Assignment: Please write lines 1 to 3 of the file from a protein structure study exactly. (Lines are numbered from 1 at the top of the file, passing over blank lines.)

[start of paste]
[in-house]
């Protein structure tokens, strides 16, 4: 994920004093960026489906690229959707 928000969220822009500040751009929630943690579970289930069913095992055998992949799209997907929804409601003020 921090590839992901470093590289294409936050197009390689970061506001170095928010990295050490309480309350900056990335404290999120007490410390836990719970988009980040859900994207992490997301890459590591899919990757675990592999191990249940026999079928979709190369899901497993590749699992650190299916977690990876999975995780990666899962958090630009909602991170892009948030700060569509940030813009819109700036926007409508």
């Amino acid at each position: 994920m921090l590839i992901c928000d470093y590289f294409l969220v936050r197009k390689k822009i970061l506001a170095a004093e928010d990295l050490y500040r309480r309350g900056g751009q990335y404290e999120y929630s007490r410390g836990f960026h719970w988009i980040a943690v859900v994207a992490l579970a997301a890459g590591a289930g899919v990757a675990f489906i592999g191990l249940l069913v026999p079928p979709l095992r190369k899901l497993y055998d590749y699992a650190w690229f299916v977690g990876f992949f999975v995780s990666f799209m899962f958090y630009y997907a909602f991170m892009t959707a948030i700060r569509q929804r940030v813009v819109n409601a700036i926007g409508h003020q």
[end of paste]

[in-house]
């Protein structure tokens, strides 16, 4: 994920004093960026489906690229959707 928000969220822009500040751009929630943690579970289930069913095992055998992949799209997907929804409601003020 921090590839992901470093590289294409936050197009390689970061506001170095928010990295050490309480309350900056990335404290999120007490410390836990719970988009980040859900994207992490997301890459590591899919990757675990592999191990249940026999079928979709190369899901497993590749699992650190299916977690990876999975995780990666899962958090630009909602991170892009948030700060569509940030813009819109700036926007409508």
């Amino acid at each position: 994920m921090l590839i992901c928000d470093y590289f294409l969220v936050r197009k390689k822009i970061l506001a170095a004093e928010d990295l050490y500040r309480r309350g900056g751009q990335y404290e999120y929630s007490r410390g836990f960026h719970w988009i980040a943690v859900v994207a992490l579970a997301a890459g590591a289930g899919v990757a675990f489906i592999g191990l249940l069913v026999p079928p979709l095992r190369k899901l497993y055998d590749y699992a650190w690229f299916v977690g990876f992949f999975v995780s990666f799209m899962f958090y630009y997907a909602f991170m892009t959707a948030i700060r569509q929804r940030v813009v819109n409601a700036i926007g409508h003020q």